Sub-section (3) provides: In this section public authority includes (a) a court or tribunal Section 7 provides: (1) A person who claims that a public authority has acted in a way which is made unlawful by section 6(1) may

(b) rely on the convention right or rights concerned in any legal proceedings 2. As in other Tribunal cases, this Tribunal has had regard to the case of Sanders v Steven Kingston [2005] EWHC 1145 (Admin) where Wilkie J had to consider the relationship between Article 10 and a paragraph of the then Code of Conduct which equates to paragraphs 3(1) of the Councils Code. In paragraph 69 of his judgment, Wilkie J reviewed a number of authorities. He noted [at para.69] that in Lingens v Austria the following was said:

In this connection the court has to recall that freedom of expressionconstitutes one of the essential foundations of a democratic society and one of the basic conditions for its progress and for each individuals self fulfilment. Subject to paragraph 2, it is applicable not only to information or ideas that are favourably received or regarded as inoffensive or as a matter of indifference, but also to those that offend, shock or disturb. Such are the demands of that pluralism, tolerance and broad mindedness without which there is no democratic societyMore generally freedom of political debate is at the very core of the concept of a democratic society which prevails throughout the conventionIn such cases the requirements of such protection have to be weighed in relation to the interests of open discussion of political issues.
3. From R v Central Independent Television plc (1994) Fam 192 following passage from the speech of Lord Justice Hoffman: Wilkie J set out the

Publication may cause needless pain, distress and damage to individuals or harm to other aspects of the public interest. But a freedom which is restricted to what judges think to be responsible or in the public interest is no freedom. Freedom means the right to publish things which government and judges, however well motivated, think should not be published. It means the right to say things which right thinking people regard as dangerous or irresponsible. This freedom is subject only to clearly define exceptions laid down by common law or statute.It cannot be too strongly emphasised that outside the established exceptions, there is no question of balancing freedom of speech against other interests. It is a trump card which always wins.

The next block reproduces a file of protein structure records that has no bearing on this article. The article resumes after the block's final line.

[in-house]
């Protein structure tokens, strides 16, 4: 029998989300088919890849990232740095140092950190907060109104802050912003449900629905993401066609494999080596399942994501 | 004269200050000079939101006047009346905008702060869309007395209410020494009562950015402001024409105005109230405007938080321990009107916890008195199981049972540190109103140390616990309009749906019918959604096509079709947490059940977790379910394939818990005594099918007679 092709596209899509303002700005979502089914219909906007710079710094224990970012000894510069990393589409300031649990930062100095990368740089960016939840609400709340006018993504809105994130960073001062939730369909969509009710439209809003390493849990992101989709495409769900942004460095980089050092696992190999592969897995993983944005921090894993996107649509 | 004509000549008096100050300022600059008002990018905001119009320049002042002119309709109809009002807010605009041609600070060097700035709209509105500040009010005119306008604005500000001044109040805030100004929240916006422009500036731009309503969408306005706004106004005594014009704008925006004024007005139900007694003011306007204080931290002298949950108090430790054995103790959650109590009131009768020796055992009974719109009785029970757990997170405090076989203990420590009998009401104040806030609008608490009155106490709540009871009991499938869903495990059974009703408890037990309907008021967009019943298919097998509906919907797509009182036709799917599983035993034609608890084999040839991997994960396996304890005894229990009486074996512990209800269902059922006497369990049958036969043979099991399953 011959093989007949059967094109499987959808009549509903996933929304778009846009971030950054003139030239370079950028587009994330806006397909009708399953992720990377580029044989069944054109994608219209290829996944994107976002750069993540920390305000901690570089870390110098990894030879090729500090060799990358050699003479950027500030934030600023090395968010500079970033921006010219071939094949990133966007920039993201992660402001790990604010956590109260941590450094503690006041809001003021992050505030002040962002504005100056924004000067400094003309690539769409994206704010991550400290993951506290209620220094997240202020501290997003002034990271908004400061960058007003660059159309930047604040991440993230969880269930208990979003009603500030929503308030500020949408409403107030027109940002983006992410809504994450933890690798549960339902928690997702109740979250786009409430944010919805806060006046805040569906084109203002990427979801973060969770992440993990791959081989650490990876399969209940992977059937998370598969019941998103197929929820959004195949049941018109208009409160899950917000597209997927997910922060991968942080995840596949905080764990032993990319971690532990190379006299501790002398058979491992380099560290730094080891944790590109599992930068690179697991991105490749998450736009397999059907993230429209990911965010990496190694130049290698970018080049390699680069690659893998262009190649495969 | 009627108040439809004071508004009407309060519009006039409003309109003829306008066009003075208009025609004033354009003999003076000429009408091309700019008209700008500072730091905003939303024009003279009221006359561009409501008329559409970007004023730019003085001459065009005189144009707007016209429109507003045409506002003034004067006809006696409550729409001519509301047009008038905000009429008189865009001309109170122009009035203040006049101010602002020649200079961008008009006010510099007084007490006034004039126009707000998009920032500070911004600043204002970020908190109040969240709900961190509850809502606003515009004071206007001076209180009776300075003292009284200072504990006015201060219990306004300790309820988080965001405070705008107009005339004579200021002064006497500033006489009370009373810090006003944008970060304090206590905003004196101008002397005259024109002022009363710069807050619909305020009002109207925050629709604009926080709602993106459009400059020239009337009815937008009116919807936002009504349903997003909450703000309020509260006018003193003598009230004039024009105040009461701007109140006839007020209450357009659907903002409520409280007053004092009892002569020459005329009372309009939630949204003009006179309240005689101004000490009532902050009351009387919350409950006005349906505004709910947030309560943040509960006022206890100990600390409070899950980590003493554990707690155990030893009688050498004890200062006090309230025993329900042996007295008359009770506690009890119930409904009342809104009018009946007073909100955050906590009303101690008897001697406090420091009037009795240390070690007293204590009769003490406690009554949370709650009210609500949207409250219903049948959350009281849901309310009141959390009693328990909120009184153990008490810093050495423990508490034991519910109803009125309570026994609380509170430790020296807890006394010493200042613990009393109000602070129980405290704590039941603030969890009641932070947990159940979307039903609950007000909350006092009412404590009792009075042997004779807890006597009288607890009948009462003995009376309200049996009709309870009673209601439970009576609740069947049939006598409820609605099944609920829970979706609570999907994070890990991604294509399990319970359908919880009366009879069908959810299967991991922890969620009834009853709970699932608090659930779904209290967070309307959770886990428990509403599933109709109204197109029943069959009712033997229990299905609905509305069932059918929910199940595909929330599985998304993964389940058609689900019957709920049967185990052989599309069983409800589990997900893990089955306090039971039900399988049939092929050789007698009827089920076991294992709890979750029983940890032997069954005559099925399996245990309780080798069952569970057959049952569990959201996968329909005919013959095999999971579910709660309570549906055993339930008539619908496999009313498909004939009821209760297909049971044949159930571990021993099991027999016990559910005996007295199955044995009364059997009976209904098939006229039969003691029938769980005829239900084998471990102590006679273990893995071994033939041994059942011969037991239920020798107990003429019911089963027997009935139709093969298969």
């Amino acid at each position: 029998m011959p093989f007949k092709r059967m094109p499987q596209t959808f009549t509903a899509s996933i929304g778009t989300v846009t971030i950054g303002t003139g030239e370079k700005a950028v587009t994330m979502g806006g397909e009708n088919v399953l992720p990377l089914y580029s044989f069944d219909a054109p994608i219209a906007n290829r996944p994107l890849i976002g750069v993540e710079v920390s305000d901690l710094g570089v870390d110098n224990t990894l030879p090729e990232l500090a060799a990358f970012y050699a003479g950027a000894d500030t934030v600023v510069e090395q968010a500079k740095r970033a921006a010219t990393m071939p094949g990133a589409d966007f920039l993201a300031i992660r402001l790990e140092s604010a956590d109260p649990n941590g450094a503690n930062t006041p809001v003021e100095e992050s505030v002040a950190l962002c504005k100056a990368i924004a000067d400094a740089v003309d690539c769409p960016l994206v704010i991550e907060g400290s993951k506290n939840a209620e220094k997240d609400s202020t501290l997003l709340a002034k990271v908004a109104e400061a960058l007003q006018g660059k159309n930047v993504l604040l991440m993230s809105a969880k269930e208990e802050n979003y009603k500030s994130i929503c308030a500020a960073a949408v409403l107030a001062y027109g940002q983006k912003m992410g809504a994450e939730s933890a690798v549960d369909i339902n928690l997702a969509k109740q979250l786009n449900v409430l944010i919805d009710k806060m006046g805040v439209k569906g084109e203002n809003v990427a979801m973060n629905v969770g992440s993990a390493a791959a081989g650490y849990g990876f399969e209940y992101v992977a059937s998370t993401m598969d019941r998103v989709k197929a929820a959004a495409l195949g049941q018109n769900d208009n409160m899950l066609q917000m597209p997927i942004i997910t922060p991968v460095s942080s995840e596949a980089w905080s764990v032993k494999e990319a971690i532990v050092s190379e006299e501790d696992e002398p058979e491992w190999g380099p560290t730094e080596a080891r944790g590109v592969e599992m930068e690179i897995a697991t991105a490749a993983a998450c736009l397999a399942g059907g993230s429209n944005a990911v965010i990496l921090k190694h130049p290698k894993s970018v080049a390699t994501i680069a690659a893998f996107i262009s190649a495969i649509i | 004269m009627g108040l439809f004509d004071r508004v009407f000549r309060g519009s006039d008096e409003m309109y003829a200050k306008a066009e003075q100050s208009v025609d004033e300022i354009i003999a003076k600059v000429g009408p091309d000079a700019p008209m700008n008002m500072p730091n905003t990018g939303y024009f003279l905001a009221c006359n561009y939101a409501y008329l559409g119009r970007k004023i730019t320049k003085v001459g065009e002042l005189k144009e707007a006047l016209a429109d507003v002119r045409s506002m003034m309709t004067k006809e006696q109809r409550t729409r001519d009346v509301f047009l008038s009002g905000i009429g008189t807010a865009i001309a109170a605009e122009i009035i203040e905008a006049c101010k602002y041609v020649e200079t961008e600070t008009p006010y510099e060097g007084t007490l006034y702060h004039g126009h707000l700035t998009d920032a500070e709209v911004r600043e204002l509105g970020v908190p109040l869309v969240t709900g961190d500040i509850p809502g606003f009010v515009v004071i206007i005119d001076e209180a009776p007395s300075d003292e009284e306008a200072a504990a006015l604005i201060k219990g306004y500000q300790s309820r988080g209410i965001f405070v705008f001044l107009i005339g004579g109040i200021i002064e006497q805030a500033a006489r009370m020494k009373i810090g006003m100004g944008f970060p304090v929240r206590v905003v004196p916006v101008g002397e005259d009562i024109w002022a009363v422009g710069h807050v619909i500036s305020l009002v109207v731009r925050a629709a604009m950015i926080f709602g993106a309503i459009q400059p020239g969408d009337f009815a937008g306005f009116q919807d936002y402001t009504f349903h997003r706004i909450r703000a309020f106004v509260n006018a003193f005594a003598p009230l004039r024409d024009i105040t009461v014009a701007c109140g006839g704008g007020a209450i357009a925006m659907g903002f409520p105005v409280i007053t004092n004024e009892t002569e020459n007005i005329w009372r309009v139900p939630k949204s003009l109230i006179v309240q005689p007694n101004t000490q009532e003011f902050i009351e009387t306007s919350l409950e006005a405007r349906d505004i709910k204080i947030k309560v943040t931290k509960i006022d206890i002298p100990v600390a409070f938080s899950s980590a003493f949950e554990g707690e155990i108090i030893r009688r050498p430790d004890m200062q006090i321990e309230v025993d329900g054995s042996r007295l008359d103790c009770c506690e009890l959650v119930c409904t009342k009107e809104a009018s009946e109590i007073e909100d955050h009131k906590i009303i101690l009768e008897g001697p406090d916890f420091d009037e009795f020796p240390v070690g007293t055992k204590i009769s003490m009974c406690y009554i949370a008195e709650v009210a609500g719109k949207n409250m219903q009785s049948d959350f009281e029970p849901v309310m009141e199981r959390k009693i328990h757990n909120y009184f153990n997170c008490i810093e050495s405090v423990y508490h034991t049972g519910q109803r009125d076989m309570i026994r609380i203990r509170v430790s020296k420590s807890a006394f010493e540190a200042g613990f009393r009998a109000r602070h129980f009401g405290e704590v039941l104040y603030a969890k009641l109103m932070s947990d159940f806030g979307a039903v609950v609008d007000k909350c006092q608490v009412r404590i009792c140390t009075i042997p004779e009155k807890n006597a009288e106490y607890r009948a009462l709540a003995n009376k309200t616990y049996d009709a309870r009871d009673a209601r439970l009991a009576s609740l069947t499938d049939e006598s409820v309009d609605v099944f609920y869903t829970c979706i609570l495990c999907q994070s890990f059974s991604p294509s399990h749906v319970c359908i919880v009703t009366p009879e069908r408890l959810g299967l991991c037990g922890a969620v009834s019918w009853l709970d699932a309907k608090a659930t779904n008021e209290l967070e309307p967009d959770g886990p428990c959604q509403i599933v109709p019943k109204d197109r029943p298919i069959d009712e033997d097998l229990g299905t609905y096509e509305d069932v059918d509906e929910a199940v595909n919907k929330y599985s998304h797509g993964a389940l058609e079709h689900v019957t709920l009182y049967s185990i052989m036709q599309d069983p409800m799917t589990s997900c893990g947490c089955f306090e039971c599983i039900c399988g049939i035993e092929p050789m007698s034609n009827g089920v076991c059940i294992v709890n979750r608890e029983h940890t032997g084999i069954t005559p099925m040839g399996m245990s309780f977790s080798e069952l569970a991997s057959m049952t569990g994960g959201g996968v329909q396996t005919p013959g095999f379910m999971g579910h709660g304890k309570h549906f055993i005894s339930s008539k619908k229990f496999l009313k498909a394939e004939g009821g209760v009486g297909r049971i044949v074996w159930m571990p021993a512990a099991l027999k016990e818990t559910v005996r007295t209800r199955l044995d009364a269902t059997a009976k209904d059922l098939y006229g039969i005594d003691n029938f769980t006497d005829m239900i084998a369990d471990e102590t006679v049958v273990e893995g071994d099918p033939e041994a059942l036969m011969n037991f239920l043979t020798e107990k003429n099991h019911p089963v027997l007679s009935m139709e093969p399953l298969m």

4. From the case of Reynolds v Times Newspapers Ltd (2001) 2 AC 127 he set out the following passage from the speech of Lord Nichols of Birkenhead:

My starting point is freedom of expression. The high importance of freedom to impart and receive information and ideas has been stated so often and so eloquently that this point calls for no elaboration in this case. At a pragmatic level, freedom to disseminate and receive information on political matters is essential to the proper functioning of the system of parliamentary democracy cherished in this country. This freedom enables those who elect representatives to parliament to make an informed choice, regarding individuals as well as policies, and those elected to make informed decisions.To be justified, any curtailment of freedom of expression must be convincing established by a compelling countervailing consideration, and the means employed must be proportionate to the end sought to be achieved.


Wilkie J then proceeded to consider whether, on the facts of the Sanders case, a finding of breach and/or imposition of a sanction would violate Article 10. He held that, in principle, Article 10 was engaged, that the finding of breach of itself and the imposition of a sanction was prima facie a breach of Article 10 but that the restriction of the right to freedom of expression was, on the facts, one which was justified by reason of the requirements of Article 10(2). He said this at paragraphs 84 and 85 of his judgment: